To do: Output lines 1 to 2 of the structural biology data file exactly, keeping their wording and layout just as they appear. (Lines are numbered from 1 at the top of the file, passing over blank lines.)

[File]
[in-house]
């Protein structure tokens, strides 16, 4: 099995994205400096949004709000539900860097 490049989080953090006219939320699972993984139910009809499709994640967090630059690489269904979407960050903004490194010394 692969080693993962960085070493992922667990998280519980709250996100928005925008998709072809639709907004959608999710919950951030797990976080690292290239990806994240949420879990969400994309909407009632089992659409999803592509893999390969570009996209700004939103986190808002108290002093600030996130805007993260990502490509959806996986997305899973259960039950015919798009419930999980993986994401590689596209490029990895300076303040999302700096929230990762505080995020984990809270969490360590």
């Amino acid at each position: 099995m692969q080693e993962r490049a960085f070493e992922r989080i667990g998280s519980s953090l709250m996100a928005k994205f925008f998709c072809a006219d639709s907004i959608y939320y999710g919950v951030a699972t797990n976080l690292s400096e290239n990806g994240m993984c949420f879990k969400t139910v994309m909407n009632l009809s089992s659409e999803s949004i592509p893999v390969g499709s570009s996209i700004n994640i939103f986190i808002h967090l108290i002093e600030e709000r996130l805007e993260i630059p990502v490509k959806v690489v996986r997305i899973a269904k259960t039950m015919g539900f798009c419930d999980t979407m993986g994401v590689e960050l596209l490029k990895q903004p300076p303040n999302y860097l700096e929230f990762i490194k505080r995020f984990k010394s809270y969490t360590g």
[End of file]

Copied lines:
[in-house]
């Protein structure tokens, strides 16, 4: 099995994205400096949004709000539900860097 490049989080953090006219939320699972993984139910009809499709994640967090630059690489269904979407960050903004490194010394 692969080693993962960085070493992922667990998280519980709250996100928005925008998709072809639709907004959608999710919950951030797990976080690292290239990806994240949420879990969400994309909407009632089992659409999803592509893999390969570009996209700004939103986190808002108290002093600030996130805007993260990502490509959806996986997305899973259960039950015919798009419930999980993986994401590689596209490029990895300076303040999302700096929230990762505080995020984990809270969490360590």